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New Device Used to Restore Cardiac Function

Device Delivers Drugs, Proteins, and Stem Cells Directly to a Diseased Heart

 

Orange County, CA - June 15th, 2018 -  After a patient has a Heart attack, many events happen that lead to heart failure. For example, when a coronary artery suddenly becomes blocked it stops the flow of blood to the heart muscle, causing damage and scarring. Once the tissue scars, the heart will remodel to compensate, which often ends in ventricular or valve failure.

Presently, the Medication meant to aid the heart after a heart attack is injected directly into the bloodstream. When this happens, it ends up affecting the whole body. With it going directly into a patient’s bloodstream, means doctors have to administer the medication in small doses to minimize the impact. Repeat and direct injections can have many other complications as well.

An international team of researchers led by Harvard University have demonstrated a new, implantable device called Therepi. This device can be implanted in a single procedure and deliver the medication on a continual basis to treat the after-effects of a heart attack. This could improve the efficiency of requiring lower doses, drugs, and diminish the negative side effects of therapy that is currently delivered systematically.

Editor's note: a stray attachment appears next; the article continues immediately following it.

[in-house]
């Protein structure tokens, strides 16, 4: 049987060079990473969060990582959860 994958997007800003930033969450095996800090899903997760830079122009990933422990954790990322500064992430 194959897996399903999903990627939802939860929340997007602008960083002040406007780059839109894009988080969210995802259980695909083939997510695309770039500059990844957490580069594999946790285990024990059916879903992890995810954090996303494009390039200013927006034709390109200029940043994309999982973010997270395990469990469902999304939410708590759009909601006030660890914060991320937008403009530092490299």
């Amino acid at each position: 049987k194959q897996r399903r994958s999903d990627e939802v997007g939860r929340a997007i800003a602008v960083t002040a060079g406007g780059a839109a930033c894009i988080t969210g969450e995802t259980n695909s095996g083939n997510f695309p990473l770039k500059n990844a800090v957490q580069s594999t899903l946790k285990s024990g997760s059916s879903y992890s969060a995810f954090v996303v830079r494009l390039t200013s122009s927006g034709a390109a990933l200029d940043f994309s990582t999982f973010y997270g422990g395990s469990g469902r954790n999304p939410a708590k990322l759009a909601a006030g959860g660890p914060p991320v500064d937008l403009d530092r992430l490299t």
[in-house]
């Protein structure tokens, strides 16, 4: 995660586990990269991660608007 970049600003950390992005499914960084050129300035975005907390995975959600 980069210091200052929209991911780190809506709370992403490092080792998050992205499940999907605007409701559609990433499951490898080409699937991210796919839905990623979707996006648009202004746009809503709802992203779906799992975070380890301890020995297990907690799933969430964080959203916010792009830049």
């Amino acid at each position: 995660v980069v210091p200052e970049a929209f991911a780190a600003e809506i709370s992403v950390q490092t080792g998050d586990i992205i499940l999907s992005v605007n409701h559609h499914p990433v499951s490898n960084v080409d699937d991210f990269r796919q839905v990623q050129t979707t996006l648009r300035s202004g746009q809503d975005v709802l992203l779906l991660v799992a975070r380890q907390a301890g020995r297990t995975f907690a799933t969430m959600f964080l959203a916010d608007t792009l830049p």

“After a heart attack, we could use this device to deliver therapy to prevent a patient from getting heart failure. If the patient already has some degree of heart failure, we can use the device to attenuate the progression” explains Ellen Roche, co-first author of the study and assistant professor at MIT’s Department of Mechanical Engineering and Institute for Medical Engineering and Science.

Device Delivers Drugs, Proteins, and Stem Cells Directly to a Diseased Heart

The  Therepi device is connected to the cardiac tissue which has a membrane that allows the release of the required medication; on the other side, there is an injection port penetrating the skin at the abdomen. A syringe is simply pushed into the port and the medication is injected. This process is so simple it can be done by the patient when at home.

The device was shown to be effective in repairing cardiac function after a heart attack in a rat test subject. Researchers gave multiple doses of cells to a damaged heart during a four week period. The researchers are certain that the results can drastically be improved once the device optimized, the dosages are figured out, and its usage is perfected.

“Practically, this platform will allow us to conduct tightly controlled studies to find optimal dosing and timing regimens for regenerative cardiac therapies. Until now, these studies have been challenging due to the invasiveness of multiple procedures. This type of device could be applied to treatment options for multiple disease states including other types of heart disease, diabetes, and cancer “ said Roche.

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